This book highlights the work of Pietro Consagra from 1947 to 1967: the first two crucial creative decades of his activity, which saw his affirmation as one of the pioneers in the renewal of international modern sculpture.
Consagra is one of Europe’s most renowned post-war sculptors. Born in Mazara del Vallo, Sicily, in 1944 he moved to Rome, the “open city” that was beginning its civic and material reconstruction after the dramatic years of World War II. The artist developed his highly distinctive vision for a new sculpture after a formative visit to Paris in 1946, which marked the beginning of an active dialogue with the international avant-garde, he realized his first abstract sculptures: they were not modelled as a whole, but instead constructed of silhouetted forms built of overlapping planes.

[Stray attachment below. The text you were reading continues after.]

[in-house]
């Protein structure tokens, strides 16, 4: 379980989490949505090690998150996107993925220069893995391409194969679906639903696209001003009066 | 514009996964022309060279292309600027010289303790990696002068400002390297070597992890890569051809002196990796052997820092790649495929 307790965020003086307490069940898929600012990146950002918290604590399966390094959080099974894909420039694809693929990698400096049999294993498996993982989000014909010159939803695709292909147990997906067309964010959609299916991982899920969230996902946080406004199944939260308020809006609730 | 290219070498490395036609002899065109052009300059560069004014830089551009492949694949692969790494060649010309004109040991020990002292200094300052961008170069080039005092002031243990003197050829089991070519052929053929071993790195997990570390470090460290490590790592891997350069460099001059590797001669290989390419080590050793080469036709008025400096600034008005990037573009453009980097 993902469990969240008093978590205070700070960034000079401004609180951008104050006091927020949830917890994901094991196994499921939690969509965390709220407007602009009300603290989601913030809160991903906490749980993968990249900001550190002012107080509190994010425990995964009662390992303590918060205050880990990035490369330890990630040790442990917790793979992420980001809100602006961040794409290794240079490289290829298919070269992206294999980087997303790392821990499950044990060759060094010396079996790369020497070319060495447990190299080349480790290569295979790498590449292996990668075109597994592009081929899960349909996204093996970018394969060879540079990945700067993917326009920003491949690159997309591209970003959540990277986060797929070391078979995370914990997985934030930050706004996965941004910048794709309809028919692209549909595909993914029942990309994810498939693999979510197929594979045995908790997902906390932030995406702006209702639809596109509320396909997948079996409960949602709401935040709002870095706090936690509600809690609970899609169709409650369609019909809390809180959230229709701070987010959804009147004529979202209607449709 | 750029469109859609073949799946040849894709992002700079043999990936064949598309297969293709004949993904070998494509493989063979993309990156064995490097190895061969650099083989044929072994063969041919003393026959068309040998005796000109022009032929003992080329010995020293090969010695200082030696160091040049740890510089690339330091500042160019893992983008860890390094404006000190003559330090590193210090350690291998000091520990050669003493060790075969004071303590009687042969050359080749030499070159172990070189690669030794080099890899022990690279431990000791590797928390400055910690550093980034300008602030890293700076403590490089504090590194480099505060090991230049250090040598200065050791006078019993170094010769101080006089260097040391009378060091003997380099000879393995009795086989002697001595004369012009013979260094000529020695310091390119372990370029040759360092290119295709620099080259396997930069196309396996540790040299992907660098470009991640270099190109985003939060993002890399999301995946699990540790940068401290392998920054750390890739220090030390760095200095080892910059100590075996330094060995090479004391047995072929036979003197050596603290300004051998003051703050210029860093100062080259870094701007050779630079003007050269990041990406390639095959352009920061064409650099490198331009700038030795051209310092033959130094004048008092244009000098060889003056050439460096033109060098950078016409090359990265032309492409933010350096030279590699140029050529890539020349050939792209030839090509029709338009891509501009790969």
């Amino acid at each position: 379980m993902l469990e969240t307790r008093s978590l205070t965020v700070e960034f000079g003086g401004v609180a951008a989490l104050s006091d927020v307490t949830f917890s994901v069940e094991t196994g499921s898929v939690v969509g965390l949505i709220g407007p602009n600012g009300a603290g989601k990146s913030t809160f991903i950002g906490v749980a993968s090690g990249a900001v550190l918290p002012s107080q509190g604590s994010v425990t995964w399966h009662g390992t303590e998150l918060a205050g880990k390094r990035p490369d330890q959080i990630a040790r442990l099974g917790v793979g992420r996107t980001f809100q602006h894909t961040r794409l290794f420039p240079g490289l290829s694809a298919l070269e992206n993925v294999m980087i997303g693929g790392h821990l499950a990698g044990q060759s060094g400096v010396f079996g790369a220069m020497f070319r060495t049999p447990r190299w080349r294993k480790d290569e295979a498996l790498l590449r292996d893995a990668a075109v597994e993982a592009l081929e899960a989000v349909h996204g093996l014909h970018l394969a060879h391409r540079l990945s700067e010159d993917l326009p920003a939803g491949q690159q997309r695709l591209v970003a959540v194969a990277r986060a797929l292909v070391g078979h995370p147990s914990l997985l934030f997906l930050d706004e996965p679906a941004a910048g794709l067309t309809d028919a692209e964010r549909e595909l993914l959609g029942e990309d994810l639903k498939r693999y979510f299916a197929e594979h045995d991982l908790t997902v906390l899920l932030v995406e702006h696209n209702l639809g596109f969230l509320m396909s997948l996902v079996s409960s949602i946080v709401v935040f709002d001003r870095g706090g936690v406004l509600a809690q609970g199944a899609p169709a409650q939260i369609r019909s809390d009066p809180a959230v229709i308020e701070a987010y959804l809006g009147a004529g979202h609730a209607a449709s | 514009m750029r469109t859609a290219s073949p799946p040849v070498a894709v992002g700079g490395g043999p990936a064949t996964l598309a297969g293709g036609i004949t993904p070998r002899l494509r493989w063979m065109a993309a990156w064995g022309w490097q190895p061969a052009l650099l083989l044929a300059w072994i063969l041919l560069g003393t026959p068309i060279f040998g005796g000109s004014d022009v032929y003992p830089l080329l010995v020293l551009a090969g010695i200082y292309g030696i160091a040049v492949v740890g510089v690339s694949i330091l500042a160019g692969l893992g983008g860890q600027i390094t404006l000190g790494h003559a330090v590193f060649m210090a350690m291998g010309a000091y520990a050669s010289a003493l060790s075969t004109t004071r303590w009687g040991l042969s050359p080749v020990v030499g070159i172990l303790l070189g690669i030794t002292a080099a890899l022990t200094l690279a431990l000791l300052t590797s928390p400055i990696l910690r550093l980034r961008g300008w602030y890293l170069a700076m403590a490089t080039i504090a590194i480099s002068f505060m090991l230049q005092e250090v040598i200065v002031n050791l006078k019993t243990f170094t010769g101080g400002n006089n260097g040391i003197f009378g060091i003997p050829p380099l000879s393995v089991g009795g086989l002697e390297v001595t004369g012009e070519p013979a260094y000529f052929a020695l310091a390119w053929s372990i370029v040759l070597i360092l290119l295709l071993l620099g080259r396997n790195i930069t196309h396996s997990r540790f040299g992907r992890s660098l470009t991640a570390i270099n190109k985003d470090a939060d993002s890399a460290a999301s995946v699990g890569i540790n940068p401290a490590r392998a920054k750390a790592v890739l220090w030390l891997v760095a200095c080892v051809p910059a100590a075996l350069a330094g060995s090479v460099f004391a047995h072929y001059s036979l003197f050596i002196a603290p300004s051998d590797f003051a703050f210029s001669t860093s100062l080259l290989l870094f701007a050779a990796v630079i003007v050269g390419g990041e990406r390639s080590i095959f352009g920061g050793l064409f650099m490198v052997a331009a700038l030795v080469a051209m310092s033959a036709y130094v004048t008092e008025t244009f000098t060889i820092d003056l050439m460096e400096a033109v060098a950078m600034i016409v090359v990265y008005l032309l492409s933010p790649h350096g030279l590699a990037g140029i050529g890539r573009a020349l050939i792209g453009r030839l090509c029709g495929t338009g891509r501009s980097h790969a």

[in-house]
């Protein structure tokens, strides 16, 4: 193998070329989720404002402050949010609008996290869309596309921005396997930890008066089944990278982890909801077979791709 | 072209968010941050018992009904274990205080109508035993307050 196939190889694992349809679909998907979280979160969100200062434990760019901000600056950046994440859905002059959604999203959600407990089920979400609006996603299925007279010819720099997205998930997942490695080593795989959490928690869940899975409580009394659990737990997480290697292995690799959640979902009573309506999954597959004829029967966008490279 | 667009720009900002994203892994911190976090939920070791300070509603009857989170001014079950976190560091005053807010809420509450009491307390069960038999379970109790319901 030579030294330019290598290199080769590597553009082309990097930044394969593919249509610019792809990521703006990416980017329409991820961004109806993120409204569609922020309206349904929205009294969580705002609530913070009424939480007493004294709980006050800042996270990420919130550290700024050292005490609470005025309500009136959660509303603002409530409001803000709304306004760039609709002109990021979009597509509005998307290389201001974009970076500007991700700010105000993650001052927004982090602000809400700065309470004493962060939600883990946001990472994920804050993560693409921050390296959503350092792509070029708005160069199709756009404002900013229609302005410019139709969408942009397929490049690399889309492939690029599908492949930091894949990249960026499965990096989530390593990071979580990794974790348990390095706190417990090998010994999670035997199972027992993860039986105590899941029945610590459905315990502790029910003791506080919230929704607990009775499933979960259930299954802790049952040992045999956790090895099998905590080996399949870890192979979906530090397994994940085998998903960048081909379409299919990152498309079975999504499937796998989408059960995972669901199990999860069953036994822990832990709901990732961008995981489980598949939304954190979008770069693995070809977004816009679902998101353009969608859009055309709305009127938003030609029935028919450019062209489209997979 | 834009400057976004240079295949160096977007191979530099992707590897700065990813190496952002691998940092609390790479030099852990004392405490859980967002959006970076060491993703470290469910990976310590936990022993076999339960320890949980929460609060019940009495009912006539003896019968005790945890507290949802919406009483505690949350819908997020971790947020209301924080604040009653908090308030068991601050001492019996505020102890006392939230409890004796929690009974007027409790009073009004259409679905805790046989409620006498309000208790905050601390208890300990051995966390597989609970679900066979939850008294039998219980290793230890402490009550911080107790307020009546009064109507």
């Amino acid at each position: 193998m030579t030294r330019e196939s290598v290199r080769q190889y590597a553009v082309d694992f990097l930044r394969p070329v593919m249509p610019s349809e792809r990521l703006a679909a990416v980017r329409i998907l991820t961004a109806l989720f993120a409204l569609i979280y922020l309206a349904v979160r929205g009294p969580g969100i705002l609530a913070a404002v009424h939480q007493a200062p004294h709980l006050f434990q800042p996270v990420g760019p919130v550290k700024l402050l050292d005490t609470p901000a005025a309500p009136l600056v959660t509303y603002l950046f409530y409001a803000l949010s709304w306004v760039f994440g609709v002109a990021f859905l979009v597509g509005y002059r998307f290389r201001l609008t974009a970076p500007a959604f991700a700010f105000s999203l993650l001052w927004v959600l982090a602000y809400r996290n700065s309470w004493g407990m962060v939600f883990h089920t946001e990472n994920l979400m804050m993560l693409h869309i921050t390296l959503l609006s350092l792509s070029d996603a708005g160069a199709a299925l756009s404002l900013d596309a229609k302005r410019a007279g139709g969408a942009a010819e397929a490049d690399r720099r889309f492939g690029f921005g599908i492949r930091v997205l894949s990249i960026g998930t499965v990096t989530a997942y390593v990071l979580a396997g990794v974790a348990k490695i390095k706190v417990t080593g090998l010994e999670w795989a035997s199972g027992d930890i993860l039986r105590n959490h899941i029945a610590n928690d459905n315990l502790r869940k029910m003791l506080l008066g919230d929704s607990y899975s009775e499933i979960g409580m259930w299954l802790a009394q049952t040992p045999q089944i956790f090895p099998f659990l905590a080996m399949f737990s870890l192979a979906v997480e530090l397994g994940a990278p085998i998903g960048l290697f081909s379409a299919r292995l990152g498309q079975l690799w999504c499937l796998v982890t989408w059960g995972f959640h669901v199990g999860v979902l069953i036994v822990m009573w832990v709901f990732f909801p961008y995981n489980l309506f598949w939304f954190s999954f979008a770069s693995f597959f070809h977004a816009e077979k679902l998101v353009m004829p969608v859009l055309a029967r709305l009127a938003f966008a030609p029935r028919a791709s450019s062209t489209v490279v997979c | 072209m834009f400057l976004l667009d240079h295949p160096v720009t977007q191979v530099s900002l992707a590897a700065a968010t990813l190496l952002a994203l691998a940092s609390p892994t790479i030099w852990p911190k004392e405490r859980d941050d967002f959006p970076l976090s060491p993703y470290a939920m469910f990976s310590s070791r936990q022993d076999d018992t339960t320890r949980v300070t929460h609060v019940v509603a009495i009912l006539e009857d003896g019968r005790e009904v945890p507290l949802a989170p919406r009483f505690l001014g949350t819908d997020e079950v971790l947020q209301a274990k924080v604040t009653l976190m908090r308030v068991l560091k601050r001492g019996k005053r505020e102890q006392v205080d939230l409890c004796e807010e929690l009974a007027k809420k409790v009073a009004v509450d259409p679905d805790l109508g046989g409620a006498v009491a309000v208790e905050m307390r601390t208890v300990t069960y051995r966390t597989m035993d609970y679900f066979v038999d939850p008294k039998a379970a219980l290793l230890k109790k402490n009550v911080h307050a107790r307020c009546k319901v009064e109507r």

In his revolutionary invention of “scultura frontale” (frontal sculpture), first theorized in 1952, Consagra realized almost two-dimensional, thin works that in their “frontal” placing rejected the tradition of three-dimensional and monumental sculpture, in order to develop a more direct and free interaction between art, audience and environment.
Edited by Franesca Pola
With an essay by Luca Massimo Barbero